Mutual and peer support groups are approaches that have a wealth of tradition and support. This category includes 12-step programs such as Alcoholics Anonymous and Narcotics Anonymous for youth with addiction and with co-occurring disorders, Al-Anon for family/caregiver members of youth with co-occurring disorders, and Alateen for adolescents who have a family member/caregiver with alcoholism.

There are several treatment approaches that have some empirical support in youth with mental disorders and in youth with substance use disorders. Several of these treatment programs are likely to be applicable for use in adolescents with both mental disorders and substance abuse. Generally, these approaches involve clinical work with the family/caregiver (as well as the adolescent) and at times with other systems (e.g. schools). The treatments the workgroup recommends for consideration are listed below. Table 2 indicates whether the treatment approach has been studied in mental health, substance abuse/dependence settings or in both.

Cognitive Behavioral Therapy (CBT) is a form of psychotherapy that emphasizes the important role of thinking in how we feel and what we do. Versions of CBTs have been developed and applied in mood, anxiety, and disruptive behavior disorders and substance use disorders in adolescents. Cognitive behavioral therapies are based on the hypothesis that since thoughts cause a person’s maladaptive feelings and behaviors, changing thought patters should result in changes in feelings and behaviors. Therapy sessions are structured, directive and intended to be educational. Specific techniques dealing with how to address maladaptive thought patterns are provided. Therapy typically is short term.

Contingency Managementapproaches are treatment strategies utilizing reinforcement of desired goals or behavior with rewards such as vouchers or coupons. Increasingly used in the mental health or substance abuse fields, clients are rewarded or penalized for their behaviors, such as attendance, compliance or adherence to program rules and regulations or their treatment plans.

Dialectical Behavioral Therapy (DBT) is an approach used in treating patients who have a variety of symptoms and behaviors. DBT emphasizes behavioral theory, dialectics, cognitive therapy, and mindfulness. It has been employed in many patient groups, including adolescents who have with mood disorders and/or problems with mood regulation.

Motivational Interviewing (MI) refers to a counseling approach that is a client-centered, semi-directive method of engaging intrinsic motivation to change behavior by developing discrepancy and exploring and resolving ambivalence within the client.

Family/Caregiver Therapiesinclude a number of approaches to family/caregiver intervention for substance abuse treatment that have common goals including: providing psycho education about substance use disorders and assisting parents and family/caregivers to initiate and maintain efforts to encourage the adolescent into appropriate treatment and achieve abstinence. Assisting parents and family/caregivers to establish or reestablish structure with consistent limit-setting and careful monitoring of the adolescent’s activities and behavior, improving communication among family/caregiver members, and getting other family/caregiver members into treatment and/or support programs are components of these programs.

Functional Family Therapy is a family/caregiver-based prevention and intervention program that has been applied successfully in a variety of situations to assist youth and their families.

Brief Strategic Family Therapy uses treatment methods that are both strategic (i.e., problem focused and pragmatic) and time limited.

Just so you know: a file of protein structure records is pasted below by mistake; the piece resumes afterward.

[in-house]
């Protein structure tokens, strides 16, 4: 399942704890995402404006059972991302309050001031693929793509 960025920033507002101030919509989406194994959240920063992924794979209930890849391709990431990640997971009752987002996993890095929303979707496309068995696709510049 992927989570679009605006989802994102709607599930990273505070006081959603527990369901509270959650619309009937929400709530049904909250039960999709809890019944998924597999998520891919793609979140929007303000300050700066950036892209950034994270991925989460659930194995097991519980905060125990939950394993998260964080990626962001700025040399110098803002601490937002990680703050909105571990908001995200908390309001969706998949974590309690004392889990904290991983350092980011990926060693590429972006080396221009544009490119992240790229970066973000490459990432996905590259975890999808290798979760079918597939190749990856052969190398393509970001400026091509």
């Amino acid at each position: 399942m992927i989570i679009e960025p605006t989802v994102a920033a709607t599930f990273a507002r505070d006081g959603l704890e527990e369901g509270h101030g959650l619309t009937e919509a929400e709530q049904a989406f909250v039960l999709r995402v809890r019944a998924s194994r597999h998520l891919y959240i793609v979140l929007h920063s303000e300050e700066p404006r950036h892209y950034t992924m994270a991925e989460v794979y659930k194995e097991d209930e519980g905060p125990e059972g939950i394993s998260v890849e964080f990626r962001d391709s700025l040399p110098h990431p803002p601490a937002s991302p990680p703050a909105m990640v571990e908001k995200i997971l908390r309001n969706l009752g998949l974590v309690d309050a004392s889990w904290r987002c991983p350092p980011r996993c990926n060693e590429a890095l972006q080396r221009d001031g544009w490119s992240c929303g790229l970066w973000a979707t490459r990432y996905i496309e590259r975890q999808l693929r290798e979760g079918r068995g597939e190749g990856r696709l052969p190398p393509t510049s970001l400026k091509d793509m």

Multidimensional Family Therapy is a comprehensive, flexible, family based treatment program for substance abusing adolescents and for youth with other types of behavioral difficulties also. It targets risk factors and processes that have produced problem behaviors. MDFT intervenes systemically to help individuals and families develop approaches to address the problems they have. MDFT intervenes on multiple levels and across various systems that affect the youth and family.

Multi systemic Therapy (MST) was developed to address the therapeutic needs of severe juvenile offenders and their families. MST is based on the premise that antisocial behavior in youth is multidetermined and linked to characteristics in the youth, family, peer, school and community. MST works to reduce risk factors by building youth and family/caregiver strengths (protective factors) on a highly individualized basis. Parental empowerment is stressed. MST uses other forms of therapies as needed, including CBT, behavior therapy and more practical solution oriented family therapies. Interventions are delivered within the home or community during a highly intense, time limited period.

Table 2: Evidenced Based Psychotherapies for Youth with Co-Occurring Disorders

Treatment Approach Evidence Base present for:
Cognitive Behavior Therapy (CBT) Mental health and substance use disorders
Contingency Management Mental health and substance use disorders
Dialectical Behavior Therapy (DBT) Mental health disorders
Motivational Interviewing Mental health and substance use disorders
Family/ Caregiver Therapies Mental health and substance use disorders
Functional Family Therapy Mental health and substance use disorders
Brief Strategic Family Therapy Substance use disorders
Multidimensional Family Therapy Substance use disorders
Multisystemic Therapy (MST) Mental health and substance use disorders

Summary:

The efforts of the clinical workgroup of the subcommittee on youth and adolescents followed on the findings and recommendations of the adult oriented clinical component of the OMH/OASAS task force on co-occurring disorders. Much of the work of that task force is appropriate to considerations with youth and families. This workgroup emphasized principles and practices that are specific to youth and families. It provided specific recommendations for screening and assessment of youth with co-occurring disorders. Numerous treatment approaches also were offered. The evidence base for most treatments in youth with co-occurring disorders is not strong, and clinical judgment must be considered in choosing among various treatments.